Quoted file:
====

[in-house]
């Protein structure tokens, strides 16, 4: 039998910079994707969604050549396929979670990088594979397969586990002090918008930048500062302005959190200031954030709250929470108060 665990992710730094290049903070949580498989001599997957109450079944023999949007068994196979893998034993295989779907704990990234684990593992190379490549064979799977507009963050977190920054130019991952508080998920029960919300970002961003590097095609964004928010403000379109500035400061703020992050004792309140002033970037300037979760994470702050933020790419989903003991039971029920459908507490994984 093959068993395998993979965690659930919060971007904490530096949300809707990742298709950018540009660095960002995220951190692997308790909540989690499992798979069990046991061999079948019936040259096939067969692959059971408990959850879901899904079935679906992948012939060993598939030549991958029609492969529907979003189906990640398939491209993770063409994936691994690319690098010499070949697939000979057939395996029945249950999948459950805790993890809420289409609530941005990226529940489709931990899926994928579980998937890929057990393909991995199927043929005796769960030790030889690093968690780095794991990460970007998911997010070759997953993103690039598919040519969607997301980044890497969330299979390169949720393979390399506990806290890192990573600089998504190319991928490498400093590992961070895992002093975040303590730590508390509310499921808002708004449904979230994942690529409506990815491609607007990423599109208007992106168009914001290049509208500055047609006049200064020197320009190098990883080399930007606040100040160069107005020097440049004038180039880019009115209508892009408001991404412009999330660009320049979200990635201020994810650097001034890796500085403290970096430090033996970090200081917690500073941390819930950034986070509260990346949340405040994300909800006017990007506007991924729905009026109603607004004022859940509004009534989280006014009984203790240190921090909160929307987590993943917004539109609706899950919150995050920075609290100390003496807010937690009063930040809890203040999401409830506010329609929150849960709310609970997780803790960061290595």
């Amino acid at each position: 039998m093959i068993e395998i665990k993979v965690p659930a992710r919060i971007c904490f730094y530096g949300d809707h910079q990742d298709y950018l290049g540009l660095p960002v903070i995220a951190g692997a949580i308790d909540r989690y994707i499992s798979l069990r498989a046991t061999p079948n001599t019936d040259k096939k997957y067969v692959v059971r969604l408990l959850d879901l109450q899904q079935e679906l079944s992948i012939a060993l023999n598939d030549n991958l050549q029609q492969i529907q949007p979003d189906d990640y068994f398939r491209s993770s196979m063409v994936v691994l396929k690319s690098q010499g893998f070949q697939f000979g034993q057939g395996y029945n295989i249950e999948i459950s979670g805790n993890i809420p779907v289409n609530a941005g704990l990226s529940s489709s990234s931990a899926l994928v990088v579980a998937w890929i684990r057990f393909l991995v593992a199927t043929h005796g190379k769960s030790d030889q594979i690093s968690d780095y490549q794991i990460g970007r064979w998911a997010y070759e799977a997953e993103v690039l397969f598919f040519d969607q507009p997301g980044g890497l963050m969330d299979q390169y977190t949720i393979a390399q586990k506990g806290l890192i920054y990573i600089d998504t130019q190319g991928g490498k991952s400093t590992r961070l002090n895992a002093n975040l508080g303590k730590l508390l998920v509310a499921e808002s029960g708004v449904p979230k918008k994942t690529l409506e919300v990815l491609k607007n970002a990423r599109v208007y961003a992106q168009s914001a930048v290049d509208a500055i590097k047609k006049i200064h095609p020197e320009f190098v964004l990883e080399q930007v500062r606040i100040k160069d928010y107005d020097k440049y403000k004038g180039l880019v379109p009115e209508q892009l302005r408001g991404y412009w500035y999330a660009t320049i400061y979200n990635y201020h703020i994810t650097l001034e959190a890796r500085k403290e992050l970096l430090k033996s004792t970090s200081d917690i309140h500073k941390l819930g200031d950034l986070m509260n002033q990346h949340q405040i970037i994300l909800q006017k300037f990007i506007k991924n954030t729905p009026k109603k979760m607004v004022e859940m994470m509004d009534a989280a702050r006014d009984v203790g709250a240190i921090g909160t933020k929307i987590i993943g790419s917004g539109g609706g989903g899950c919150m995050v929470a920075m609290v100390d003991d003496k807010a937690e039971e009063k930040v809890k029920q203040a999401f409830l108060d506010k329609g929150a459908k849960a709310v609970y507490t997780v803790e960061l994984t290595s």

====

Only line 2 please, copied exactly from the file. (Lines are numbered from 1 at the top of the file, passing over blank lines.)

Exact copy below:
């Protein structure tokens, strides 16, 4: 039998910079994707969604050549396929979670990088594979397969586990002090918008930048500062302005959190200031954030709250929470108060 665990992710730094290049903070949580498989001599997957109450079944023999949007068994196979893998034993295989779907704990990234684990593992190379490549064979799977507009963050977190920054130019991952508080998920029960919300970002961003590097095609964004928010403000379109500035400061703020992050004792309140002033970037300037979760994470702050933020790419989903003991039971029920459908507490994984 093959068993395998993979965690659930919060971007904490530096949300809707990742298709950018540009660095960002995220951190692997308790909540989690499992798979069990046991061999079948019936040259096939067969692959059971408990959850879901899904079935679906992948012939060993598939030549991958029609492969529907979003189906990640398939491209993770063409994936691994690319690098010499070949697939000979057939395996029945249950999948459950805790993890809420289409609530941005990226529940489709931990899926994928579980998937890929057990393909991995199927043929005796769960030790030889690093968690780095794991990460970007998911997010070759997953993103690039598919040519969607997301980044890497969330299979390169949720393979390399506990806290890192990573600089998504190319991928490498400093590992961070895992002093975040303590730590508390509310499921808002708004449904979230994942690529409506990815491609607007990423599109208007992106168009914001290049509208500055047609006049200064020197320009190098990883080399930007606040100040160069107005020097440049004038180039880019009115209508892009408001991404412009999330660009320049979200990635201020994810650097001034890796500085403290970096430090033996970090200081917690500073941390819930950034986070509260990346949340405040994300909800006017990007506007991924729905009026109603607004004022859940509004009534989280006014009984203790240190921090909160929307987590993943917004539109609706899950919150995050920075609290100390003496807010937690009063930040809890203040999401409830506010329609929150849960709310609970997780803790960061290595």